Congratulations on starting your new business. With all the things that are involved in starting a new business, you may not have had the time to consider all the tax ramifications of a startup business. The IRS categorizes startup costs as those related to the research that went into the formation of your business and then the actual formation of the business. When it comes to startup tax deductions you need to keep accurate records of your expenses for up to one year before the opening of your business.
Business startup costs can be divided into three categories that you can claim as tax deductions:
1) Creating your business
When you first decided that you want to look into starting a business you will likely visit some potential locations where you might want your business to be situated. You have to see if there is a need for the product or service that you are thinking about starting in the area that you are considering. Another factor is whether or not you will be able to find the labor force that you will need locally. All of these things cost money and can be claimed as deductions as you decide to start your business.
2) Launching your business
Many of your startup costs are incurred in the launching of your business. You will probably need digital marketing services to let people know you are in business. You may need to get training for your employees. You must purchase the equipment necessary to run your business, and if you are selling a product you will need inventory. Interest and banking fees may be incurred if you are not solely using your own cash for upfront costs. You will need to pay utilities, rent, insurance, and other basic costs to get your business up and running.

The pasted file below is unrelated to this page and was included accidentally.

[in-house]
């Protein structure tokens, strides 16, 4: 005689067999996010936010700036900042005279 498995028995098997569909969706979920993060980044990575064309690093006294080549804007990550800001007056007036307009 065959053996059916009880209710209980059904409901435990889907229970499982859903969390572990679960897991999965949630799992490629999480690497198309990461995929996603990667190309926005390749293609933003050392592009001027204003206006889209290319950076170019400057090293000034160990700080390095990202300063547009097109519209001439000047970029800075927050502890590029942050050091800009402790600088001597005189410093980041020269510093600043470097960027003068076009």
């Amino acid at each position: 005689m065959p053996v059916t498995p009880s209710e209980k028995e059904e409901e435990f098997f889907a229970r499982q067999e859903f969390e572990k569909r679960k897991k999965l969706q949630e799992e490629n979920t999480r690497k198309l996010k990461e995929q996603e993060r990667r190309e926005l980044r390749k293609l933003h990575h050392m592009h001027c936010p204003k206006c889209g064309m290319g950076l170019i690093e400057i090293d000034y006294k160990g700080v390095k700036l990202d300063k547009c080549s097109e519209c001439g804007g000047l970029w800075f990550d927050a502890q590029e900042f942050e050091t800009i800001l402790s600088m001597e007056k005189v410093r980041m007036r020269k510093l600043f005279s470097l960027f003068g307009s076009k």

3) Organizational expenses
This includes any licenses or permits that are required, legal fees to create your business entity and accounting fees as well. You may not incur all of these expenses until the end of your first year of business.
You may think that startup costs can only be deducted the year that you form your business, but that is not correct. Some of them will become part of your capital account and be amortized over the lifetime of your business. Startup taxes may be lower in the first year and it can be beneficial for you to spread some of these deductions out over 15 years when you will be making a profit.
In the first year of business, you can take a $5,000 tax deduction in startup costs if your total expenses are under $50,000. If they are over $55,000 then you can’t deduct anything and between $50,000 and $55,000, the amount over $50,000 is deducted from the $5,000 tax deduction.
Making sure that you take advantage of all the startup business tax deductions that you are entitled to is important for the financial health of your new business. Keeping records of all your expenses is extremely important. Having a good tax accountant is vital and at Chandler & Knowles CPA, we have the experience to take those records and determine the best way to use them to benefit your business when filing your taxes.